Sun 6 Jan 2013
Happy New Year! I hope you had a wonderful holiday season and didn’t get sick. I did! I got a bad case of the flu. I’m an avid runner—isn’t that supposed to keep me healthy? I just heard on the news that we are having the worst flu season in years and to get your flu shot ASAP. I, for one, do not believe in flu shots. I got one back when I worked in public accounting in the 1970’s and then got the flu. Oh yes, I heard that the shots are different now, but I haven’t complied and the last time I got the flu was about 25 years ago—that is until this last Christmas.
I took a trip back home, to freezing Wichita, Kansas and to temps in the 30’s. That is not comfortable for anyone but especially a lightweight from Southern California. My parents hosted Christmas dinner to 25 people. It was wonderful until later that night when I started throwing up at about the same time my son started throwing up. Then I heard my sisters’ family was all throwing up. Then a couple of days later my parents got sick and then my sister got sick. About half of the dinner attendees got the flu. Yuck!
I have always prided myself on being healthy. I take various vitamins and herbs and I exercise frequently. I am surprised that my immune system would allow me to get the flu. But the fact is, the strength of our immune systems depends on many factors such as stress, what we eat, how much we sleep, and how we exercise.
Let’s focus on how we exercise. I did some research on running and the immune system, since I run. But it makes sense that you could expand this information to other forms of aerobic exercise. It appears that 30 to 40 minutes of moderate daily exercise will strengthen the immune system while longer runs will weaken it temporarily. The longer and more intense you work out, the more cortisol levels increase and this can weaken the immune system for up to three days. The good news is that if you allow your body to recover, then your immune system will adapt and get stronger. That is why rest is very important, especially after an intense workout like a long distance run or speed work.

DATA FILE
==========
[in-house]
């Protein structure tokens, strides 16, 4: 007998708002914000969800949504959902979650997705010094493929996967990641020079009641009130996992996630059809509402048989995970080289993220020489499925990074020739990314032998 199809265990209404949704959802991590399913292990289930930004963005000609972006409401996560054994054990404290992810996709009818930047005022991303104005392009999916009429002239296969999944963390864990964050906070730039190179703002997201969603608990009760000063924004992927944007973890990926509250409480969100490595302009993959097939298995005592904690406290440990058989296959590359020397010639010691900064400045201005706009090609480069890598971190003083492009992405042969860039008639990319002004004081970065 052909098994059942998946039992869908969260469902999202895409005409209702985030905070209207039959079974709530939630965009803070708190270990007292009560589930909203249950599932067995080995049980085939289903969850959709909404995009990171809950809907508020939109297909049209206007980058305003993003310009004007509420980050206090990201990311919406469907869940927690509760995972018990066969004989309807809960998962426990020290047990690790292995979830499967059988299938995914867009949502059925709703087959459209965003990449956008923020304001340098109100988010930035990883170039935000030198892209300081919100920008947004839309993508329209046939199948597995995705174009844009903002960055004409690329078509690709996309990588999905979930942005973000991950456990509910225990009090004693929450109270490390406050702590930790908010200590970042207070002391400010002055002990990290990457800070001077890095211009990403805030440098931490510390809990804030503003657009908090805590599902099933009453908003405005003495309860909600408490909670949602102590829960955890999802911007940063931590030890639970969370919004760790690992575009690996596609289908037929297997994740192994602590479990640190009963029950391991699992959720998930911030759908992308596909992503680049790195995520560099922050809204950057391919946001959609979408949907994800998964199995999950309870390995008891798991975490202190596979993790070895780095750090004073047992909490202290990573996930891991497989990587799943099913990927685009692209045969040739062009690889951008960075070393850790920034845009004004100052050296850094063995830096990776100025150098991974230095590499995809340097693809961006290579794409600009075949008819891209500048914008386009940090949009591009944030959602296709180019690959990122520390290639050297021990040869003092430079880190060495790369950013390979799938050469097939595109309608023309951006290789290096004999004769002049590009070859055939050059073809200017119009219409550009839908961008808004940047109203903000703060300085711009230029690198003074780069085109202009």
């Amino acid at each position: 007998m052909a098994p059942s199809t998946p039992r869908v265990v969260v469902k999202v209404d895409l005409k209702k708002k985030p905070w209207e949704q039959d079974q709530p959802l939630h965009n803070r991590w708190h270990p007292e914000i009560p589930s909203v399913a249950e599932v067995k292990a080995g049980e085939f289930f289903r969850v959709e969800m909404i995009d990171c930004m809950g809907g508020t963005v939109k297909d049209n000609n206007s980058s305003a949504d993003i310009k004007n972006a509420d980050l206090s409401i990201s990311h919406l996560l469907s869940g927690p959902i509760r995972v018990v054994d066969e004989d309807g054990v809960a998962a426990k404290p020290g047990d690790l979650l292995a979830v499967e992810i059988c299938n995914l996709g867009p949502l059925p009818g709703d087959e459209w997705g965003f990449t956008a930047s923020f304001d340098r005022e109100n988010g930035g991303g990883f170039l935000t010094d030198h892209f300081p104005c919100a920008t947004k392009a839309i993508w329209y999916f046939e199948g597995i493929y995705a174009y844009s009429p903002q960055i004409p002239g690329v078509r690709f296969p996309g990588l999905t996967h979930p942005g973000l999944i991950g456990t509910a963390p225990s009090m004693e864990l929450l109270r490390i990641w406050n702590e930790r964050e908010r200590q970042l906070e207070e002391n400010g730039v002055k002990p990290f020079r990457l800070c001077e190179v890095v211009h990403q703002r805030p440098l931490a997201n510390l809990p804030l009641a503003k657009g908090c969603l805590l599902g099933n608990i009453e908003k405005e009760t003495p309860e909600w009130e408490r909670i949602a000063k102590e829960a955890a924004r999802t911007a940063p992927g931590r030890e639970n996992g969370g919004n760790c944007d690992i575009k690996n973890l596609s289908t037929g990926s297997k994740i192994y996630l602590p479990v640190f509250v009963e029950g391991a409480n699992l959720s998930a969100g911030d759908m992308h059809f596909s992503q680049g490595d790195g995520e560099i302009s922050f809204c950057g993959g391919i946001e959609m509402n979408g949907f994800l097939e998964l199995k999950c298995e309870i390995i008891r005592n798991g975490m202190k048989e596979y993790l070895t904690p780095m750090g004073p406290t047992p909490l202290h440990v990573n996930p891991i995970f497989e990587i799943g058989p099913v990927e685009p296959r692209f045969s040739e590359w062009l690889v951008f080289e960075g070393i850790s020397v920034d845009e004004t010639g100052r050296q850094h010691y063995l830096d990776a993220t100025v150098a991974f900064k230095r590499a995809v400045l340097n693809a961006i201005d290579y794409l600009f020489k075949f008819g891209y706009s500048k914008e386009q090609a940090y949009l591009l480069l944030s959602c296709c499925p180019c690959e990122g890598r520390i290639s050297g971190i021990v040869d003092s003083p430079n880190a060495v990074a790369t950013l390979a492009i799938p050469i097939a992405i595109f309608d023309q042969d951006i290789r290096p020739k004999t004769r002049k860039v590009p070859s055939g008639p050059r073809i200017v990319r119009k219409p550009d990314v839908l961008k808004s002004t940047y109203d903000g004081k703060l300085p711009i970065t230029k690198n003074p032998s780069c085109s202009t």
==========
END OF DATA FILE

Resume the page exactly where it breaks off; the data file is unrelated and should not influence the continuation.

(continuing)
It was also interesting to learn that long slow distance can weaken your immune system more than a shorter intense workout. Why? Long slow distance uses slow-twitch muscle fibers which feed on simple sugars—the same as the immune system. So it’s important to not increase volume and intensity at the same time. Keep your intense workouts short. Here is a great link on how to keep your immune system strong. http://www.runnersworld.com/health/immune-it-all
If you want to read about studies conducted on running and the immune system, try this link. http://www.pfitzinger.com/labreports/immune.shtml
So, I’m thinking, yes, I have been training hard the last two months to get my running speed and mileage up to where it was before I quit running and just did yoga for two months. I have increased volume and intensity at the same time and stressed my immune system. My body is telling me to relax and slow down. The moral of this story is to listen to your body. I survived the Kansas weather and the flu and hope to not have to experience the flu again for at least another 25 years. Run smart and stay healthy this winter.
Note: My book, Breaking Barriers, will be published in 2013. Email me at firstname.lastname@example.org if you are interested in being included on the email list. “No, sheer effort is not the key to getting what we want. It’s much easier than that. Yes—easier.”